If one thing came across during tenor saxophonist Jason Rigby’s first set at Cornelia Street Café (October 5), it was experience. Pianist Russ Lossing, bassist Cameron Brown and drummer Tom Rainey, Rigby’s quartet mates, played with a lucidity that comes from years and years on the bandstand. Rigby, pushing 40, is a bit younger but just as seasoned and assured in his approach. “Noire,” the first piece, began with a lustrous and complex rubato melody and evolved over many minutes, returning to a cued unison figure to keep the exploration grounded. Without pause the band moved into Thelonious Monk’s “Bye-Ya,” embracing a more straightahead vibe with a round of burning solos and trading, still just as adventurous. “New Tune,” by drummer George Schuller, brought back a lyrical rubato feel and allowed for inspired duo exchanges — first between tenor and drums, then tenor and bass. Brown’s powerful solo courted silence and stillness, but Lossing’s entrance, informed by a deep and fluid swing even at a free tempo, sent the music spinning again. In a dreamy and abstract way, the pianist segued into his own “Brain Wave,” the finale, marked by a bass-driven vamp that propelled the tune straight through to Rainey’s climactic drum feature. At the music’s most intense peaks, Rigby maintained a velvety warmth and restraint. His is not a language of high-register wails; there’s a sense of calm within the storm, captured so well on his titles Translucent Space and The Sage, that makes his music unique and endlessly inviting. (DA)
Michel Gentile/Daniel Kelly/Rob Garcia WORKS (Connection Works)
By David R. Adler
Flutist Michel Gentile, pianist Daniel Kelly and drummer Rob Garcia aren’t just trio mates: they’re business partners, overseeing the nonprofit Connection Works as it programs concerts, workshops and educational events in Brooklyn. WORKS, their co-led trio, is a house band of sorts, collaborating regularly with high-profile guest artists (e.g., Joe Lovano, Dave Liebman, John Hollenbeck) in the Brooklyn Jazz Wide Open series.
WORKS has also developed its own repertoire over the years, highlighting the compositional gifts of its members. The debut CD WORKS gathers these original pieces and shines some overdue light on Gentile, Kelly and Garcia as players and co-thinkers. Their union of flute, piano and drums is a wonderful thing: softly textured, harmonically expansive, percussively engaged and intense, all in the right proportion.
Kelly is the band’s de facto bassist, taking charge of the energized low-end lines in Garcia’s “Island” and “Will” and Kelly’s own “Emanglons,” among others. But Kelly is also prominent as a melody voice, doubling many flute parts while keeping chordal ideas flowing. Of anybody in WORKS it seems Kelly’s job is the hardest, though he doesn’t let it show.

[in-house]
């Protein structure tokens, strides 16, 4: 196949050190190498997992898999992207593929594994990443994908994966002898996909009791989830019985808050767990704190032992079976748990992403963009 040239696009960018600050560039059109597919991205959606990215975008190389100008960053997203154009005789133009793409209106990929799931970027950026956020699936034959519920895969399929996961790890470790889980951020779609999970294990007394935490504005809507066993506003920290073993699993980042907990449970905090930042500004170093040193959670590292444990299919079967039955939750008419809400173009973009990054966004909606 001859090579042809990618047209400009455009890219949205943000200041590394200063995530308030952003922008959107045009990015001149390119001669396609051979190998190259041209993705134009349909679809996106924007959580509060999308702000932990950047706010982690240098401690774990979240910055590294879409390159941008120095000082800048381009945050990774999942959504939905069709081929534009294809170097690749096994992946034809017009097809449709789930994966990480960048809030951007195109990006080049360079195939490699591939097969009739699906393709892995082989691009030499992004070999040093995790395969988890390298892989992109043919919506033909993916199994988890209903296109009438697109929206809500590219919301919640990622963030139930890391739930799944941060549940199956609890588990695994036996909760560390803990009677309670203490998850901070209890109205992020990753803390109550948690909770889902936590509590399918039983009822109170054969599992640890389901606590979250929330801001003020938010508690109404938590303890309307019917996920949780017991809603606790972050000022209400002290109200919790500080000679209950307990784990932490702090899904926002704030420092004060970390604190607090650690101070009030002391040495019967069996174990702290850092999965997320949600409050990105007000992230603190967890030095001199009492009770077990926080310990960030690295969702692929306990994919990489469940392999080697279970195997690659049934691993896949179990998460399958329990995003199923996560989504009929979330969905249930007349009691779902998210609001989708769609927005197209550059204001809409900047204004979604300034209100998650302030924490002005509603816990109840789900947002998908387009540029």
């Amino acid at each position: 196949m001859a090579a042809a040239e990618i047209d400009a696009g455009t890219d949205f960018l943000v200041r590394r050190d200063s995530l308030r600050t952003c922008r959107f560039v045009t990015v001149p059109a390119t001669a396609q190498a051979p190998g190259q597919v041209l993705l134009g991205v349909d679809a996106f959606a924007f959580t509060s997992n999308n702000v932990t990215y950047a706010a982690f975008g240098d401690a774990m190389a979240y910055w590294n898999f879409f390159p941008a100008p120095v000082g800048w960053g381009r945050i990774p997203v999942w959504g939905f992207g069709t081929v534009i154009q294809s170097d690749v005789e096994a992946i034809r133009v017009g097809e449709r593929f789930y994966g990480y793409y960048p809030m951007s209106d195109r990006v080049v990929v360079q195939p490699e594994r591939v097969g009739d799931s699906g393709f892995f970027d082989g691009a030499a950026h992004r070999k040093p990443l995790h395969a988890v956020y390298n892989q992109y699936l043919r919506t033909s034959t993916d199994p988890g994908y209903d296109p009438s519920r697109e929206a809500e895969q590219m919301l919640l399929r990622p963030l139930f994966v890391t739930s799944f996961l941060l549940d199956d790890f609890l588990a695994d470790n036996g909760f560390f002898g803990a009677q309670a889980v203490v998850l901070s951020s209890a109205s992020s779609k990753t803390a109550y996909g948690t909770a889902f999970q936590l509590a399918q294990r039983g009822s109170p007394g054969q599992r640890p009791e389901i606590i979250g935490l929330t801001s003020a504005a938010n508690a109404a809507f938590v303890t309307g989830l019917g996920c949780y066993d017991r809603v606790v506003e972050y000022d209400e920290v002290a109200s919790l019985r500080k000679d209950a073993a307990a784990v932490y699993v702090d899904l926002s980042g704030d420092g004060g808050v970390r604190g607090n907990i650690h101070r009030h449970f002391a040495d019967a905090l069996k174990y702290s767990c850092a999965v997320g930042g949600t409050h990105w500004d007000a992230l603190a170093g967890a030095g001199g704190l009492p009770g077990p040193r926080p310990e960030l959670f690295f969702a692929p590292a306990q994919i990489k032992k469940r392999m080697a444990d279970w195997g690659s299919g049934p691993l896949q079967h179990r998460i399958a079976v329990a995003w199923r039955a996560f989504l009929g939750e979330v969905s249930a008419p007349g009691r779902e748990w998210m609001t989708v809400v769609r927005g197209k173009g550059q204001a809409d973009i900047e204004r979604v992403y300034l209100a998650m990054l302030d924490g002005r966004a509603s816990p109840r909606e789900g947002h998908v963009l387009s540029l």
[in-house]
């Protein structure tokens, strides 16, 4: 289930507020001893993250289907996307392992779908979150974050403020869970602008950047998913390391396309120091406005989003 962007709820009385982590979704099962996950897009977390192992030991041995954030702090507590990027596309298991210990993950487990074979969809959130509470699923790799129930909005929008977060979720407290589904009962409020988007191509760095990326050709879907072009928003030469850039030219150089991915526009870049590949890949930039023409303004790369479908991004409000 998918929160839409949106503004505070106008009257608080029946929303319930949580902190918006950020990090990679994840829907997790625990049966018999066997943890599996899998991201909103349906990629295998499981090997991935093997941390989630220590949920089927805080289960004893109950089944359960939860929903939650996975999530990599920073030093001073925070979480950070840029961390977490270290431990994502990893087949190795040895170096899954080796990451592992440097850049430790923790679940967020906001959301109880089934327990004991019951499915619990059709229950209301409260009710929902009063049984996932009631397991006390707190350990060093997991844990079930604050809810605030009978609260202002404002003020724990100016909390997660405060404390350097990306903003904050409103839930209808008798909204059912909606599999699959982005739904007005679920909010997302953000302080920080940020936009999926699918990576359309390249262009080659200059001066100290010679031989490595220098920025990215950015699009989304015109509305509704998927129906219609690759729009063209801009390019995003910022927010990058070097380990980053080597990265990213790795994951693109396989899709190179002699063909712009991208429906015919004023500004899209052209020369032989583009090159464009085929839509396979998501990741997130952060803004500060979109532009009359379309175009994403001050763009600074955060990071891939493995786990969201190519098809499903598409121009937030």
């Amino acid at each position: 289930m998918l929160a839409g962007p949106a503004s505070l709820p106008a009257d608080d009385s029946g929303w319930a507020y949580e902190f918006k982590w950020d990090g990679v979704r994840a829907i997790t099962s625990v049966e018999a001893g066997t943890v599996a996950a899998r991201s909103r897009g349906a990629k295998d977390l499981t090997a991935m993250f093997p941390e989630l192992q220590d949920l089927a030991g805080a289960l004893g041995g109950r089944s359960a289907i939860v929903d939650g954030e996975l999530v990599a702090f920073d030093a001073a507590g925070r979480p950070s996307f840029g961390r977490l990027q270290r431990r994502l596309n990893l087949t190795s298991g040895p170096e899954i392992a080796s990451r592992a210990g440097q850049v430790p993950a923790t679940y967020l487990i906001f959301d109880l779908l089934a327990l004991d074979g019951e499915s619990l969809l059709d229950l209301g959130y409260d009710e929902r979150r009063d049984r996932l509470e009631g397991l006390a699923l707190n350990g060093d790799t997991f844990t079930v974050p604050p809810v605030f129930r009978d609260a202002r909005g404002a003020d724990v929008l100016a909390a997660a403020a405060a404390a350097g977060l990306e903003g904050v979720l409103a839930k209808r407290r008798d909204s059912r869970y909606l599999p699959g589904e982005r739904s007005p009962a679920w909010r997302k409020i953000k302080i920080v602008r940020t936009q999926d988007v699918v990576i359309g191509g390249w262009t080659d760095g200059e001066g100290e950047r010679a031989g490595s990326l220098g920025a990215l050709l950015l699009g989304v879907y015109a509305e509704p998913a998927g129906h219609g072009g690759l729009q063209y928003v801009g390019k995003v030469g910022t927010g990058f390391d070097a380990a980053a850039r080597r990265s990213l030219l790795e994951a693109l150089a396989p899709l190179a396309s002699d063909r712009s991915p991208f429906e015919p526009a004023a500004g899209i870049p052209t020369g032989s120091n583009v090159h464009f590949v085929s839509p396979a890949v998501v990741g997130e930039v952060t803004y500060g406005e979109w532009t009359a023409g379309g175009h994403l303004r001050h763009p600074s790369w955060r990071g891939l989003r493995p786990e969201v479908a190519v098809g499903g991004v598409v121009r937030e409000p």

The trio members each play a brief “Soliloquy” — just one of the ways they show their subtlety as individuals. Together they handle the challenges strewn throughout Kelly’s galloping “Hundertwasser,” with a 6/8 theme that shifts ingeniously to 5/8 when the melody returns midway through. Gentile’s “Voir Dire,” in contrast, opens with a fast quasi-serialist motive and later breaks away to free improvisation. There’s a quieter side too, in the romantic chanson vibe of Gentile’s out-of-tempo “C’est Bien Ça” and the dark ambiguity of Kelly’s “Chorale.”
The category stumpers are Garcia’s “Spring Comes ’Round” and the closing track, Gentile’s “Commodius Vicus.” The former is angular and jazzy, free of tempo, but detouring into chamber-like passages and ending on an ominous straight-eighth vamp. The latter generates maddening spirals of counterpoint — melodic and rhythmic — between flute and piano, framed by Garcia’s hip and understated groove accents. There isn’t a stronger example of the trio’s uniqueness and ability.
When the collaborative quartet Ideal Bread played Ibeam (Aug. 12th) the clock was running on a Kickstarter appeal for Beating the Teens, the band’s third album devoted to the music of Steve Lacy. Beating the Teens is a twist on Scratching the Seventies (Saravah), the landmark Lacy collection, which Ideal Bread hopes to revisit and transform in its entirety. Baritone saxophonist Josh Sinton, the group’s appointed talker, introduced Kirk Knuffke on cornet, Adam Hopkins on bass (taking over for Reuben Radding) and drummer Tomas Fujiwara, all of whom made a strong case for the album in the works. They led off with the slow splintered theme of “The Wane” and followed it with “Scraps,” a brighter piece, all meticulous harmonized hits and odd drum patterns. “Dreams,” built around sensitive duet exchanges for cornet and drums, led right into “Cryptosphere,” an almost John Cagean affair: Sinton scraped at the floor with a kitchen utensil, Hopkins dropped a hardcover book several times, Fujiwara lifted up his floor tom and struck a cymbal with it — all while an Ideal Bread recording played in the background. As Sinton explained, Lacy dedicated these pieces to figures as diverse as Kid Ory and Frederic Rzewski, and the reference points all seemed to make sense. The first set closed with another medley: “Ladies,” which pitted an agitated rhythm section against the more relaxed legato horns; then into “Blinks,” with an all-out solo by Fujiwara, who put a New Orleans spin on Lacy’s ingenious quasi-Monkish line. (David R. Adler)